To stay hydrated at work I’d recommend keeping a bottle or glass of plain, still water within easy reach.

If you are unsure as to whether or not dehydration is causing your problems, take a look at my blog ‘How can you tell if you’re dehydrated?’, to discover some additional common symptoms of dehydration.

12. Get a good night’s sleep

Finally, if you are struggling to get through work without feeling tired, it might have something to do with the amount of sleep you are getting at night.

Ideally, adults should be getting around 8 hours a night but a whole list of things can prevent us from achieving this. Sleep disorders such as insomnia and sleep apnoea can have a part to play, but we mustn’t forget the influence of stress, eating habits, diet and even technology.

To ensure you are getting enough sleep each night, I’d recommend making a routine. This could involve going to bed at the same time each night and doing activities like reading and bathing in the few hours before sleep.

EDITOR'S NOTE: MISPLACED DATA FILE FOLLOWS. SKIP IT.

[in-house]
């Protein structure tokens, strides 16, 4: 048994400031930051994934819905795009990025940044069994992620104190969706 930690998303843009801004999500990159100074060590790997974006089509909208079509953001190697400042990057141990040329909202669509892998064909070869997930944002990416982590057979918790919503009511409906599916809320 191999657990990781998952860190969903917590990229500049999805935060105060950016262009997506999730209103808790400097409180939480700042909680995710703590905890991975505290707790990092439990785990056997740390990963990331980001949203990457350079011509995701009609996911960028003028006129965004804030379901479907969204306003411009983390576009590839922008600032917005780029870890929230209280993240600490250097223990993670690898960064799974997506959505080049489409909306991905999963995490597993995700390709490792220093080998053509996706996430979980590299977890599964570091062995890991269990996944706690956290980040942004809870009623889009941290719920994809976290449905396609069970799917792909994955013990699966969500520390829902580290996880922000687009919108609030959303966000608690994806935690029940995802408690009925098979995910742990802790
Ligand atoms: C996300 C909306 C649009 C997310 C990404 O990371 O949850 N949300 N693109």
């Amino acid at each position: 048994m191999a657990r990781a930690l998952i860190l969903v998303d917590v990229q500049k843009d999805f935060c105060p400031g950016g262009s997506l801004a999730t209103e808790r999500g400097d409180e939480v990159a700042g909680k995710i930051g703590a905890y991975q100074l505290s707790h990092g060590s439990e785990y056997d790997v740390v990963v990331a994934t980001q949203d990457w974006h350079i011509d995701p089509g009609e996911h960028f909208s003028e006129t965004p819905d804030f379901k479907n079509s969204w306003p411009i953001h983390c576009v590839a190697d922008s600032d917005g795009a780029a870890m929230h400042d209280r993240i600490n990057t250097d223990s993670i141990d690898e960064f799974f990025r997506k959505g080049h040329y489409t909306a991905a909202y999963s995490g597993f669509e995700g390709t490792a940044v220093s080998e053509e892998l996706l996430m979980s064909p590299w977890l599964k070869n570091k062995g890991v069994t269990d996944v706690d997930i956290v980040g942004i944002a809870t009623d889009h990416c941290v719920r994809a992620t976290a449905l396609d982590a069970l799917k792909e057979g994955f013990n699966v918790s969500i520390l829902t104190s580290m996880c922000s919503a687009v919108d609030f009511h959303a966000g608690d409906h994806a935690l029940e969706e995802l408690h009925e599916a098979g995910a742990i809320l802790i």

For further information about getting a good night’s sleep, take a look at our Sleep Advisor Marianna’s page, ‘How do you create a good sleep routine?’.


1. https://www.ncbi.nlm.nih.gov/pubmed/18602754
2. https://www.nature.com/articles/s41467-017-007814
3. https://www.ncbi.nlm.nih.gov/pubmed/1672392
4. https://www.heart.org/en/health-topics/high-blood-pressure/the-facts-about-high-blood-pressure/low-blood-pressure-when-blood-pressure-is-too-low